Finsbury Growth & Income is a highly-concentrated investment trust with a portfolio of mainly UK stocks, aiming to achieve capital and income growth in excess of that produced by the FTSE All-Share.
Fund manager Nick Train ignores the benchmark entirely - investing in companies which he believes will perform well regardless of their weighting in the index. The trust tends to invest in companies that have been resilient over various cycles and exhibit steady earnings growth over the long term.
He runs a highly-concentrated portfolio which stood at just 22 stocks when last reported in February, and Nick is renowned for his very long-term, low-turnover approach. For example, the most recent addition to the portfolio was Manchester United last summer, and he has only added one other new stock to the portfolio over the past four years. This, along with his focus on high-quality, cash-generative companies with strong franchises means his portfolio is highly differentiated to his peers in the AIC UK Equity Income sector.
Over the past five years (to the end of March) the trust has delivered an NAV return of 78.9%, beating the AIC UK Equity Income sector by 44.5%and more than doubling the returns of the FTSE All Share. The trust’s returns over the longer term have been equally as strong, with it having beaten the index in nine of the past ten calendar years.
The trust is known for trading at a slight premium to par, however, in recent times we have seen this gap narrow. At the time of writing the premium is just 0.2%, relative to the three year historical average of 0.6%.
Finsbury Growth & Income Trust has a highly-concentrated portfolio of mainly UK companies, managed with an ultra-high conviction and low turnover stock picking approach by Lindsell Train co-founder Nick Train. The portfolio is made up of just 22 stocks, with the top 10 holdings accounting for c.80% of total NAV. This is even more concentrated than in previous years, principally due to the takeover of two former holdings – Dr. Pepper Snapple and Fidessa.
Nick has a highly selective approach to stock selection and his ‘wish list’ is made up of a small number of market-leading companies, which he will not buy unless he can do so at the right valuation. This does not happen often, so portfolio turnover is very low. In fact, until last summer, Manchester United was the only new name that had been added to the portfolio in four years. Over 2018, no new additions were made, only further increases to existing holdings.
Source: Finsbury Growth & Income February 2019 Factsheet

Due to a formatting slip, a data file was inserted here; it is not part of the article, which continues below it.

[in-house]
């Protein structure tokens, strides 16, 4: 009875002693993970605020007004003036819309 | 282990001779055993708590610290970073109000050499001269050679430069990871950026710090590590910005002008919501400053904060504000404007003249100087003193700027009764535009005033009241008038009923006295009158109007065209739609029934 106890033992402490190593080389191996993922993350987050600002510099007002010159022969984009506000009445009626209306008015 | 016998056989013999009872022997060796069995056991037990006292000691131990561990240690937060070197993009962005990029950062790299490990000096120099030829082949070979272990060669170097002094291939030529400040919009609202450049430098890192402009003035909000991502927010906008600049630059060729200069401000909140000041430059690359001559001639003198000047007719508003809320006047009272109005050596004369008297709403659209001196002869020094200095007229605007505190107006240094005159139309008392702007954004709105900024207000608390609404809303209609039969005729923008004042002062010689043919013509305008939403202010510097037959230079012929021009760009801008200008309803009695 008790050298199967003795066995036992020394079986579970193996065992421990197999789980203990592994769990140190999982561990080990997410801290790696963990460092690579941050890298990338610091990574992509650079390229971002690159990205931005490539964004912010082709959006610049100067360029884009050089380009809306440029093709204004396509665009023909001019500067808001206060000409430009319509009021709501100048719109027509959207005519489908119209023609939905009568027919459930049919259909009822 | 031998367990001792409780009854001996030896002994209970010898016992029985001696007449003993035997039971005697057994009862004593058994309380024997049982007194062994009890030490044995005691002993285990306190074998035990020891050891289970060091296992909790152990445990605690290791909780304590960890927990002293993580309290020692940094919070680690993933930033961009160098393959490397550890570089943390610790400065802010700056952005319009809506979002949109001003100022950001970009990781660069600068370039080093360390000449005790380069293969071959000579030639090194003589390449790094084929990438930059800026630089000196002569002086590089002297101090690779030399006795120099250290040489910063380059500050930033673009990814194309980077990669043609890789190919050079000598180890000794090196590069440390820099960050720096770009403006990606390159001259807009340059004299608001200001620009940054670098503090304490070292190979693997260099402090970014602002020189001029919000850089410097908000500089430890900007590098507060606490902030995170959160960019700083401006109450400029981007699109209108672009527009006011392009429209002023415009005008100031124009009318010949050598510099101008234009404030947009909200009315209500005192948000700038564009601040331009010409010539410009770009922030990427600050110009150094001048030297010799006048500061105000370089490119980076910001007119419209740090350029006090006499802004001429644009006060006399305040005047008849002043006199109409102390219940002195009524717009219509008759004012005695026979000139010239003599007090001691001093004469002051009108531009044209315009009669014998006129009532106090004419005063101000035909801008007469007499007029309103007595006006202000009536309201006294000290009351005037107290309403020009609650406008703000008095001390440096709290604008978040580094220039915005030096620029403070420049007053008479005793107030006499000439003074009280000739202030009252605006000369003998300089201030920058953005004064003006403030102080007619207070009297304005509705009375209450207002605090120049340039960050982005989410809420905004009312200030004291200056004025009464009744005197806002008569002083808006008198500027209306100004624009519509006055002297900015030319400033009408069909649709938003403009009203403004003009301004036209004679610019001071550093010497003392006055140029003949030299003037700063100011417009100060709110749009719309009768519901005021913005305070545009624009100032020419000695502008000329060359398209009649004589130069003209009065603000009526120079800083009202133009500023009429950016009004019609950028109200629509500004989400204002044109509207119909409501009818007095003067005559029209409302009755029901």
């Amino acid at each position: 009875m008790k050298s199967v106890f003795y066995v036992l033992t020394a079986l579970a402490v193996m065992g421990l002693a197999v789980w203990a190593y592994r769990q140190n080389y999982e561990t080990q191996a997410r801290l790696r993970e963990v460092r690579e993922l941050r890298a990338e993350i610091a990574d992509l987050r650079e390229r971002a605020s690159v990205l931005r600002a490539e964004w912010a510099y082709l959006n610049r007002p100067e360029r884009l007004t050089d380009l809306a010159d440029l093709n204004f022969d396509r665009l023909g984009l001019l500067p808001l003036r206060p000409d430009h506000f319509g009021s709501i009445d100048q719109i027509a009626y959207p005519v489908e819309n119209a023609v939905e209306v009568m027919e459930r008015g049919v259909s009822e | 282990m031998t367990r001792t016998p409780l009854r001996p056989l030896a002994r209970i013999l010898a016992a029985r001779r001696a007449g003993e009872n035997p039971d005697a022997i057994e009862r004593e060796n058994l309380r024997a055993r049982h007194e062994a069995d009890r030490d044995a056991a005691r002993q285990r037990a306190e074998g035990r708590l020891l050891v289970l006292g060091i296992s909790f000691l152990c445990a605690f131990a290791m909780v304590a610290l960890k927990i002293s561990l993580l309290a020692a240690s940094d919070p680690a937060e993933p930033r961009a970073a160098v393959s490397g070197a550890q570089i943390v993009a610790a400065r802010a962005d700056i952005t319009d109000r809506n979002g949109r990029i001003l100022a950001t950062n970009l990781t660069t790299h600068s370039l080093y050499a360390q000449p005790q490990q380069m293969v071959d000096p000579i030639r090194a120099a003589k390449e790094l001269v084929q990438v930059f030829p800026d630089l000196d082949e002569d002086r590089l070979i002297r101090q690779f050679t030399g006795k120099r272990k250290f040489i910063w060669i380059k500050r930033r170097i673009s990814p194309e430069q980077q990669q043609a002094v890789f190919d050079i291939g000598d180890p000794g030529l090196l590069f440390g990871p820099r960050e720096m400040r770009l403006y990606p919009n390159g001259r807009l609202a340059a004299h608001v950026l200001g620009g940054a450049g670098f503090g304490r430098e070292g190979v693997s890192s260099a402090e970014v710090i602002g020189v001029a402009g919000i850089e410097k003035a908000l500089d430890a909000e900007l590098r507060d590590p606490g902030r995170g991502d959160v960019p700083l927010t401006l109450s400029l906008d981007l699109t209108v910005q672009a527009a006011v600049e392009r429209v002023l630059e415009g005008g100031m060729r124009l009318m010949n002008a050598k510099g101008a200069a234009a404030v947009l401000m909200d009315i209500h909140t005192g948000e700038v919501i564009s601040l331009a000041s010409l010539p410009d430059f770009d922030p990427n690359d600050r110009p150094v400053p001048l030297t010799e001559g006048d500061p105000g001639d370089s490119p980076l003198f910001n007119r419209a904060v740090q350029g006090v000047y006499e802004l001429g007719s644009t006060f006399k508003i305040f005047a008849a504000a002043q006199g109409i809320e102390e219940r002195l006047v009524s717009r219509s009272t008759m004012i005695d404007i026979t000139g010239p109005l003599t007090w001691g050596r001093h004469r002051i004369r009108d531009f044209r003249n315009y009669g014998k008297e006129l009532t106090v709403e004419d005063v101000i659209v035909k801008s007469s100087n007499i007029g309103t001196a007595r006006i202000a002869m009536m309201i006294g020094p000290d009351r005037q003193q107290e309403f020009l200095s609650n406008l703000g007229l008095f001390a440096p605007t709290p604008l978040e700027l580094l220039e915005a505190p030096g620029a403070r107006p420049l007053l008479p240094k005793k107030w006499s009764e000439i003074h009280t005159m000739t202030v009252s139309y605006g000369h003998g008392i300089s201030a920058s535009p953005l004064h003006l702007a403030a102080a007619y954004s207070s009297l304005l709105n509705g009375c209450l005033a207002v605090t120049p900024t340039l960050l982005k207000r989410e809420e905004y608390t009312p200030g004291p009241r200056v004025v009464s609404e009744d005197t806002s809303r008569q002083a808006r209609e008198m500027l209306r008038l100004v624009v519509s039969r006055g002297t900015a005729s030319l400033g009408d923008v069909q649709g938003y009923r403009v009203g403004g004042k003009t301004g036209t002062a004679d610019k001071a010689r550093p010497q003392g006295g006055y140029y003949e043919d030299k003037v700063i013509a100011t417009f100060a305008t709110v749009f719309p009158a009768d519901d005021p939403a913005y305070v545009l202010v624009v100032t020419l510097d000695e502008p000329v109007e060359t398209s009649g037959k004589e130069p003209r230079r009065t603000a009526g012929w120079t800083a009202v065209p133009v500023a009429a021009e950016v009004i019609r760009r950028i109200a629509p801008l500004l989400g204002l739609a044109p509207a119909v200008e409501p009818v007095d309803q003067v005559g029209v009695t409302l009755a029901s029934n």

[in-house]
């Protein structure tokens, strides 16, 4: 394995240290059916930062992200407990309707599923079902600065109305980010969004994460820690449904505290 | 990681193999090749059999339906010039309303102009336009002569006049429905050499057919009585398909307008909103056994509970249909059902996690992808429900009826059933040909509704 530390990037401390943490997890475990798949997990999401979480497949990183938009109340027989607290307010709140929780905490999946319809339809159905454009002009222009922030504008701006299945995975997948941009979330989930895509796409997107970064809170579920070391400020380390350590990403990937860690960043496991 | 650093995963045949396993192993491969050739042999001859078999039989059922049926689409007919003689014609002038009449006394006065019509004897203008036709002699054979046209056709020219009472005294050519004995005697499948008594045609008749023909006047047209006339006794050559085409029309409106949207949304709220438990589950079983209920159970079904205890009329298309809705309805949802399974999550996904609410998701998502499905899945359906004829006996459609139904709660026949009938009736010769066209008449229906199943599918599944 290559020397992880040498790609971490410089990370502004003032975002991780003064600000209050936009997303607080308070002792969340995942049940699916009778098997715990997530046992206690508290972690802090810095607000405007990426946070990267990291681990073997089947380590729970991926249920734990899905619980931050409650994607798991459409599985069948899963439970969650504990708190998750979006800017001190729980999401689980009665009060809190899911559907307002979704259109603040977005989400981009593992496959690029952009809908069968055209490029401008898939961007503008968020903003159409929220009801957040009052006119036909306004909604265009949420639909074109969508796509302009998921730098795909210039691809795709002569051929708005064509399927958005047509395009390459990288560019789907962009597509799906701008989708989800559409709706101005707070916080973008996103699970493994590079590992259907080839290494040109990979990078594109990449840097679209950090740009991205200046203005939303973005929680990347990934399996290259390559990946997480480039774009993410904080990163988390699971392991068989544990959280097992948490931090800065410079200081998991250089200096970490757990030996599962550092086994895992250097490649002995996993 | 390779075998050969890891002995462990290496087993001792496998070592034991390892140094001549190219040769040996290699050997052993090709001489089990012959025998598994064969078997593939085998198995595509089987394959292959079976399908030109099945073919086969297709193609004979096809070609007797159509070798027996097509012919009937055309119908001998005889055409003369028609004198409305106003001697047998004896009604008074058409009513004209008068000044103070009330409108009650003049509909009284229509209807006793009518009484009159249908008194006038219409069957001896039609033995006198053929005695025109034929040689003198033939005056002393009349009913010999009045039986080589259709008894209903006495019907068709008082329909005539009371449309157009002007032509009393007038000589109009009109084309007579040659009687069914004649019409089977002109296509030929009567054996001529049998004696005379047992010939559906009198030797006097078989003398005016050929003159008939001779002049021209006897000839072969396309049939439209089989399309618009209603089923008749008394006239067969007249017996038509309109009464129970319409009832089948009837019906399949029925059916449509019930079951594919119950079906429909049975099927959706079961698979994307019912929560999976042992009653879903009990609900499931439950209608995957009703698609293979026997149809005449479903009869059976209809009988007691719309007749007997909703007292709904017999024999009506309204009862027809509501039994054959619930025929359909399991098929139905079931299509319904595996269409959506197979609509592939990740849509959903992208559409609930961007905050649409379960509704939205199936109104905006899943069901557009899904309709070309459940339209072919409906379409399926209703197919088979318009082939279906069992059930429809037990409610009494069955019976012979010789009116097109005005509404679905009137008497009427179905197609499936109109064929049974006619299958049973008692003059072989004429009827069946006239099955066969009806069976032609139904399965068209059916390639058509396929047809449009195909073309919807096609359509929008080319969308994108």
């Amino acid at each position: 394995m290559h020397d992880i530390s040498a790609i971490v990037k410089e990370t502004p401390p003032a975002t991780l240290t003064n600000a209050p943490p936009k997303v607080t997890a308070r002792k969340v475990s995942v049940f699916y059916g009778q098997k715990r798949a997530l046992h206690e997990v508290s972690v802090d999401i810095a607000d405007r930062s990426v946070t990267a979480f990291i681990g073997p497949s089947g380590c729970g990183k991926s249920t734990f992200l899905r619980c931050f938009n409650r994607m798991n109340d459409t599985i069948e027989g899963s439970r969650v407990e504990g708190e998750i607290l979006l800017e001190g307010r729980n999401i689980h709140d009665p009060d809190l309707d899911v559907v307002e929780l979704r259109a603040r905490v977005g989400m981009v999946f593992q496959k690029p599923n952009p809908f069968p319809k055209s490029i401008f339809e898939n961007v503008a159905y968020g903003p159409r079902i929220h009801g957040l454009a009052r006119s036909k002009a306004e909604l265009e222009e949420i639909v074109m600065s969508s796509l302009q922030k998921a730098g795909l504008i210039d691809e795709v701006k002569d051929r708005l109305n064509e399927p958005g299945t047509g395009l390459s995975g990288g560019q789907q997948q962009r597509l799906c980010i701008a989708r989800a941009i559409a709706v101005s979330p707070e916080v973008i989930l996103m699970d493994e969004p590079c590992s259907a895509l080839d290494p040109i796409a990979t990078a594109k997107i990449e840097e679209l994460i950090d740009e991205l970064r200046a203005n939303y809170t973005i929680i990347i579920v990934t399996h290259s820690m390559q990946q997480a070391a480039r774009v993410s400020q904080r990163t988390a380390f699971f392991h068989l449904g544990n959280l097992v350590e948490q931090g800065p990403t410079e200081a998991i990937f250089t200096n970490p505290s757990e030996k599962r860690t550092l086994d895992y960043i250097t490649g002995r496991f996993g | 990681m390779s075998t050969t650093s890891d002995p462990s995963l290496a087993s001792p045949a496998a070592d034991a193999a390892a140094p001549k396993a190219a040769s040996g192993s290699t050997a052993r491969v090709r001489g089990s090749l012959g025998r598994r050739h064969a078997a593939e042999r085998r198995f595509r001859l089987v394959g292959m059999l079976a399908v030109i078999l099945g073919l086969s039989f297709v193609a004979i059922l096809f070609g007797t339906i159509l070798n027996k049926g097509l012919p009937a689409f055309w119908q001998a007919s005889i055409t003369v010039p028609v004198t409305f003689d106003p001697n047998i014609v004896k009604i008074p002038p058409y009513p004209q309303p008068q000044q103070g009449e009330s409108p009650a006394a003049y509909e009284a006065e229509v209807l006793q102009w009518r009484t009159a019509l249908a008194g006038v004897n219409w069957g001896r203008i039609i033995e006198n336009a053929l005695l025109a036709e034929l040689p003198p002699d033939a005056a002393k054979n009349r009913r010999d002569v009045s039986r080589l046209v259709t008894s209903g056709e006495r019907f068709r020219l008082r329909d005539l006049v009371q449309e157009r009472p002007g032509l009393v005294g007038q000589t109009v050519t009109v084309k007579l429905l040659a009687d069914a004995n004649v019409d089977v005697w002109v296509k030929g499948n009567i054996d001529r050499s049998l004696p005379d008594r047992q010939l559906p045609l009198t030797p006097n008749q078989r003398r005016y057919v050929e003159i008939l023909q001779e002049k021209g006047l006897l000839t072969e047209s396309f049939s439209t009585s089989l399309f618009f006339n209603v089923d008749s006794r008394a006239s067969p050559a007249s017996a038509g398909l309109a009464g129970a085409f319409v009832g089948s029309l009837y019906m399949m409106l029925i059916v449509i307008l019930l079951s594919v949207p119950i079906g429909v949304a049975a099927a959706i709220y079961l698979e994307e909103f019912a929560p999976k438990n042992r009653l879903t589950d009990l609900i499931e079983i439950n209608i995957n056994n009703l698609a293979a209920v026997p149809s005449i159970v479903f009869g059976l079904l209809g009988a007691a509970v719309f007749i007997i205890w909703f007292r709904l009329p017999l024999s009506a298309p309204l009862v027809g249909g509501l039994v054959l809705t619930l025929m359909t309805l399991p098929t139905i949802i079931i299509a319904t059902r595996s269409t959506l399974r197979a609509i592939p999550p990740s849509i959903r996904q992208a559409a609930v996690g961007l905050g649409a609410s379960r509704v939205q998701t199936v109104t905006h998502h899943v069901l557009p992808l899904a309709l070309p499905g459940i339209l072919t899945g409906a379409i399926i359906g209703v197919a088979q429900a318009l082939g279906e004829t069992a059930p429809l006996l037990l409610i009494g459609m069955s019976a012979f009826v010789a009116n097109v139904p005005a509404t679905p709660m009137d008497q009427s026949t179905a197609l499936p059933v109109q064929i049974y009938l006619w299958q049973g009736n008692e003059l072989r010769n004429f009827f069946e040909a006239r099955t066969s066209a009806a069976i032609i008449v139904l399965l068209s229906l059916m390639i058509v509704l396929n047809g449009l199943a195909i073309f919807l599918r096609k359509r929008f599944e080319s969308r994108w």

Designed to offer capital and income growth and total returns in excess of the FTSE All Share, the portfolio is dominated by three themes. The first theme, consumer goods and services companies, is central to the portfolio – making up a combined 67.9% of its assets (as at February 2019). Its constituents are often very well-established names with multi-decade or even centuries of success – including Burberry, RELX and Unilever. Financials (e.g. Hargreaves Lansdown and London Stock Exchange), are the second theme. Nick believes that these companies offer higher beta exposure to the long-term tendency for stock markets to rise. Companies which via technology are radically improving productivity and opening up entirely new products and services to their customer base are the third, including Sage Group for example.
As such, and as the chart below shows, the portfolio is made up of just four 'traditional' sectors.
Source: Finsbury Growth & Income
Technology remains the smallest sector allocation. However, Nick is not disinterested in the bull market being driven by digital technology. He believes that technology is going to cause a great deal of disruption to companies and sectors over the coming decade, as winners and losers begin to emerge. This is Nick’s greatest worry as a manager, and he hopes to stay on the right side of it in in two ways. First, he has increased his allocation to companies where the internet is going to help and reduced positions in those that may be killed. For example, he has been adding to the trust's holdings in Burberry, Hargreaves Lansdown and RELX – which are all companies that have effectively utilised technology to enhance their customer reach. Secondly, he has continued to focus on the distinctive tastes of certain beverage and food brands, which he believes will remain both beloved and hard for new technology to substitute.
Nick uses Mondelez, one of the largest positions in the portfolio, as an example. Oreo and Cadbury, both owned by Mondelez, are the most popular biscuit and chocolate brands in the US and UK respectively. Both are the leading bricks and mortar brands too. He believes that this illustrates that the brands that continue to command emotional loyalty will continue to perform well. In some confirmation of this continuing resonance of beloved brands, we note that during 2018 there have been new all-time share price highs recorded for FGT portfolio holdings such as AG Barr, Diageo, Heineken, Remy Cointreau and Youngs.
Nick has a clear focus on the long term, and thinks the fundamental strength of a business should be all that drives an investment decision. Macro factors are impossible to predict, and their outcomes even more so, he says, and cannot be used to drive a meaningful investment process. As such, he pays very little attention to the macro environment. Whilst the portfolio is predominantly invested in UK equities, the manager has latitude to invest up to 20% of the trust on a global basis.
Gearing is employed on a structural basis to enhance returns, and the trust is currently in the final year of a three-year revolving facility for a maximum of £75m with an additional £25m available if required. They have decided to roll over this facility in October 2019. The net gearing figure is currently 2%, having fallen over the past five years as the size of the trust has grown.